Sylvia Plath

Sylvia Plath, 1932–63, American poet, b. Boston. Educated at Smith College and Cambridge, Plath published poems even as a child and won many academic and literary awards. Her first volume of poetry, The Colossus (1960), is at once highly disciplined, well crafted, and intensely personal; these qualities are present in all her work. Ariel (1968), considered her finest book of poetry, was written in the last months of her life and published posthumously, as were Crossing the Water (1971) and Winter Trees (1972). Her late poems reveal an objective detachment from life and a growing fascination with death. They are rendered with ruthless art, describing the most extreme reaches of Plath's consciousness and passions. Her one novel, The Bell Jar (1971), originally published in England under the pseudonym Victoria Lucas in 1962, is autobiographical, a fictionalized account of a nervous breakdown she suffered when in college. Plath was married (1956–63) to the British poet Ted Hughes. She committed suicide in London in Feb., 1963. Her brief life, troubled marriage, and fiercely luminous poetry have provided the raw materials for interpretation by a small army of biographers, feminists, memoirists, novelists, playwrights, scholars, and others.

Bibliography

See her collected poems (1981); occasional prose, Johnny Panic and the Bible of Dreams (1979); journals, ed. by T. Hughes and F. McCullough (1983); The Unabridged Journals of Sylvia Plath, 1950–1962 (2000), ed. by K. V. Kulil; biographies by E. Butscher (1979), A. Stevenson (1989), P. Alexander (1991), R. Hayman (1991), J. Rose (1991), L. Wagner-Martin (1987 and 1999, rev. ed. 2003), and C. Rollyson (2013); J. Malcolm, The Silent Woman: Sylvia Plath and Ted Hughes (1994); T. Hughes, Birthday Letters (1998); D. Middlebrook, Her Husband: Hughes and Plath–A Marriage (2003); J. Becker, Giving Up: The Last Days of Sylvia Plath: A Memoir (2004); A. Wilson, Mad Girl's Love Song: Sylvia Plath and Life before Ted (2013); studies by M. Broe (1980), J. Rosenblatt (1982), L. Wagner-Martin, ed. (1988, repr. 1997; 1992), and L. Niland, ed. (2013); A. Alvarez also wrote extensively about her in his study of suicide, The Savage God (1971).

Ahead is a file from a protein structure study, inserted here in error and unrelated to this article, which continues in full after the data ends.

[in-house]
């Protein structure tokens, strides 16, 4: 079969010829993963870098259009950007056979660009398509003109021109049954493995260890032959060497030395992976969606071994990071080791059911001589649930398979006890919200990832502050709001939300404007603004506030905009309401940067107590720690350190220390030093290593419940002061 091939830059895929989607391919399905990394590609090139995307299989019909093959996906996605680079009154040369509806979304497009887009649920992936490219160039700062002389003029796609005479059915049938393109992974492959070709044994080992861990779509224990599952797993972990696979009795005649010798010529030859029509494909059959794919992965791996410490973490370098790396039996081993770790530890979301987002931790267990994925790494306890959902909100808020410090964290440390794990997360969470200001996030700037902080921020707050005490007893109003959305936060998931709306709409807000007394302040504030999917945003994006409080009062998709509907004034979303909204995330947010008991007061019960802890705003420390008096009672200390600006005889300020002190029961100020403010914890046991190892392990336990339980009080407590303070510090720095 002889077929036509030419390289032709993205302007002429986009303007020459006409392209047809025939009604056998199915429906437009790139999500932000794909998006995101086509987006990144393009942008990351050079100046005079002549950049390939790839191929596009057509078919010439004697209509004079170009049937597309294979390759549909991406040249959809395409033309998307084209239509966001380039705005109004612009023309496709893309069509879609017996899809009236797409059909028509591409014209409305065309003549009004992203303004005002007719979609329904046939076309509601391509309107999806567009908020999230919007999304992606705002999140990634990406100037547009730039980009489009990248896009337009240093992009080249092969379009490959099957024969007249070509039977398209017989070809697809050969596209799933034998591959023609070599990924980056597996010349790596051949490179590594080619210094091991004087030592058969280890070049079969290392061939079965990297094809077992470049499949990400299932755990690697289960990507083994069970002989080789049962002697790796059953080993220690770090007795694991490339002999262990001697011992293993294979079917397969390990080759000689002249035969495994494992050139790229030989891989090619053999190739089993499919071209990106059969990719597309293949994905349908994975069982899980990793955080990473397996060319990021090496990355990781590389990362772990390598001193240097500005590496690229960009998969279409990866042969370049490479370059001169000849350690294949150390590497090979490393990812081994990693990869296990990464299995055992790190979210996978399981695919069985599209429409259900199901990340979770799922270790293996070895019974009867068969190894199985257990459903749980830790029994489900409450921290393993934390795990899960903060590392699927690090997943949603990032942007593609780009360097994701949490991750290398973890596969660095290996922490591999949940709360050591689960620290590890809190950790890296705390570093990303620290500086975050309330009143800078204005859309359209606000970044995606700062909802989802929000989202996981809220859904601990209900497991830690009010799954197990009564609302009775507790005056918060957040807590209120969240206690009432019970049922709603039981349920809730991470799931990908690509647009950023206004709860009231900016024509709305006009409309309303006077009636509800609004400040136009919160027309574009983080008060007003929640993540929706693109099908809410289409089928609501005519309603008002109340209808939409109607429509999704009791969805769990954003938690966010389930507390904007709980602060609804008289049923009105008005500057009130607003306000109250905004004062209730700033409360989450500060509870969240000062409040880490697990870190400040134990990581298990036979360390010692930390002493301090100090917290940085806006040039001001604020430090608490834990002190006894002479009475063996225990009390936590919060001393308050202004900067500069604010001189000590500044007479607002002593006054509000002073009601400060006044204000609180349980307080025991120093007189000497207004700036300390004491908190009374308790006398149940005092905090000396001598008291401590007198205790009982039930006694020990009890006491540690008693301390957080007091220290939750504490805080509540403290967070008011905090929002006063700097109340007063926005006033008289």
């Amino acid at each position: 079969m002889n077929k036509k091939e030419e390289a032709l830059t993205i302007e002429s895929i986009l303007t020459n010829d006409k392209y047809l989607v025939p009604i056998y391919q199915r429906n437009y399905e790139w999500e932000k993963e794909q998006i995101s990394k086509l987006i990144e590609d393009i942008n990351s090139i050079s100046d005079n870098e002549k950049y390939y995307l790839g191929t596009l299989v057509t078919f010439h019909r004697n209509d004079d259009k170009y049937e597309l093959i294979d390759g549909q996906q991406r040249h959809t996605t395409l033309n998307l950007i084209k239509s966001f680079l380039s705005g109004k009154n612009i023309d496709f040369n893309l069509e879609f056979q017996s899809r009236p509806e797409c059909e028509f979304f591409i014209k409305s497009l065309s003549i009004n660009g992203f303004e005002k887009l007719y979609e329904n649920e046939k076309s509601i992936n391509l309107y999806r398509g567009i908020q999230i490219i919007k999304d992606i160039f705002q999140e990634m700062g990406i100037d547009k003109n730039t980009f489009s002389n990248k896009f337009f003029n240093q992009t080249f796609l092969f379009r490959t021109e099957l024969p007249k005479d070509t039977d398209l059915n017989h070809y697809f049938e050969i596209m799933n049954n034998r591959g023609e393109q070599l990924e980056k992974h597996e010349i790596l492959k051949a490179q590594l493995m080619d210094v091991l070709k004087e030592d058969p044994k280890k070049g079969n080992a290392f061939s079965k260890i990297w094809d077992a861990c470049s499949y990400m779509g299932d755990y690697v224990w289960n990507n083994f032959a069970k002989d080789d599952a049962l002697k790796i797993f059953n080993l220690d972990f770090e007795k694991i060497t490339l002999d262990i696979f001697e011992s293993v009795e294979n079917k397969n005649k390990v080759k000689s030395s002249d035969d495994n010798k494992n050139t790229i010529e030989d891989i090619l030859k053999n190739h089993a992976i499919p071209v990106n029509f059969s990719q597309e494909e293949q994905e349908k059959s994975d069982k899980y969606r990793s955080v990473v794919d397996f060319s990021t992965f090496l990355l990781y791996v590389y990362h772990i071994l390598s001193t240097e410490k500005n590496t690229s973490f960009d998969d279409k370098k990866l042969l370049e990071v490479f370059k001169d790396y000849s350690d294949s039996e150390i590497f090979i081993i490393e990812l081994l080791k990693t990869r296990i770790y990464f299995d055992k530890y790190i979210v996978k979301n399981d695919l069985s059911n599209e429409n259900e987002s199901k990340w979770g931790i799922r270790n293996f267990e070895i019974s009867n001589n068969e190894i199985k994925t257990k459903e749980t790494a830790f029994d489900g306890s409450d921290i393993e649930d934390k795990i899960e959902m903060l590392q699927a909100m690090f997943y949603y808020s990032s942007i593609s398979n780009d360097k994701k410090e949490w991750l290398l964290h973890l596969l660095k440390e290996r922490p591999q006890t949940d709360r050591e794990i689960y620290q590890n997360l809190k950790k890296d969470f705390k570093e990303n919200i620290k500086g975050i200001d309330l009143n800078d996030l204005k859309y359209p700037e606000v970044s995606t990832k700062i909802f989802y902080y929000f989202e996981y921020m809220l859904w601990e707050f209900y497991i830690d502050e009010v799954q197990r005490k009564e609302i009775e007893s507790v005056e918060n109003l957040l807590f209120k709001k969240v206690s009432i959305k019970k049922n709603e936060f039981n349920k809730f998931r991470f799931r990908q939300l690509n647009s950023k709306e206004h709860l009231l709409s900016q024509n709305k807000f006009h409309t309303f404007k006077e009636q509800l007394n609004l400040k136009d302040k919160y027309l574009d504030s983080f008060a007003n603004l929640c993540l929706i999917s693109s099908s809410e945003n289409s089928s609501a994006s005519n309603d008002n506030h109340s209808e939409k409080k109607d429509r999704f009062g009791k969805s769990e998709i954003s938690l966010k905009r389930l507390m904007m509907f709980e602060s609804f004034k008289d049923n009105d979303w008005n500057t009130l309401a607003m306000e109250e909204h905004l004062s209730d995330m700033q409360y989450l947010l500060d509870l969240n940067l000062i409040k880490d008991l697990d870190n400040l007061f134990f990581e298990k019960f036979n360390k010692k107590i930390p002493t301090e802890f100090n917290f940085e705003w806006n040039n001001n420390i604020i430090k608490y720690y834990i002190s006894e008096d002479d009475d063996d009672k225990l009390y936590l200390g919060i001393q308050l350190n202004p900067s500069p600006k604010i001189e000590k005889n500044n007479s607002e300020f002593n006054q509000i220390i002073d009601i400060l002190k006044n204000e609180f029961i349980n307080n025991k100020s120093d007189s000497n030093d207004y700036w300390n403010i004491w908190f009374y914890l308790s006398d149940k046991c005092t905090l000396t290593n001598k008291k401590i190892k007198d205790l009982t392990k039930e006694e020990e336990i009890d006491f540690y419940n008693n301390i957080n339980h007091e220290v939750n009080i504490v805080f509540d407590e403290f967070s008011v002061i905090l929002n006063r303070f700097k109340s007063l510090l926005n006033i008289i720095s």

The Columbia Encyclopedia, 6th ed. Copyright© 2013, The Columbia University Press.

Selected full-text books and articles on this topic

Sylvia Plath's Fiction: A Critical Study
Luke Ferretter.
Edinburgh University Press, 2010
The Silent Woman: Sylvia Plath & Ted Hughes
Janet Malcolm.
Alfred A. Knopf, 1994
A Disturbance in Mirrors: The Poetry of Sylvia Plath
Pamela J. Annas.
Greenwood Press, 1988
Revising Life: Sylvia Plath's Ariel Poems
Susan R. Van Dyne.
University of North Carolina Press, 1993
Out of the Cradle Endlessly Rocking: Motherhood in Sylvia Plath's Work
Nephie Christodoulides.
Rodopi, 2005
The Laughter of Foxes: A Study of Ted Hughes
Keith Sagar.
Liverpool University Press, 2000
Librarian’s tip: Discussion of Sylvia Plath begins on p. 40
American Women Fiction Writers, 1900-1960
Harold Bloom.
Chelsea House, vol.3, 1998
Librarian’s tip: "Sylvia Plath: 1932-1963" begins on p. 1
The Monster in Plath's "Mirror." (Sylvia Plath)
Freedman, William.
Papers on Language & Literature, Vol. 29, No. 2, Spring 1993
Classic Cult Fiction: A Companion to Popular Cult Literature
Thomas Reed Whissen.
Greenwood Press, 1992
Librarian’s tip: "The Bell Jar: Sylvia Plath (1963)" begins on p. 30
White Women Writing White: H.D., Elizabeth Bishop, Sylvia Plath, and Whiteness
Renée R. Curry.
Greenwood Press, 2000
Writing Back: Sylvia Plath and Cold War Politics
Robin Peel.
Fairleigh Dickinson University Press, 2002
Poems in Their Place: The Intertextuality and Order of Poetic Collections
Neil Fraistat.
University of North Carolina Press, 1986
Librarian’s tip: "The Two Ariels: The (Re)Making of the Sylvia Plath Canon" begins on p. 308
Imagining Incest: Sexton, Plath, Rich, and Olds on Life with Daddy
Gale Swiontkowski.
Susquehanna University Press, 2003
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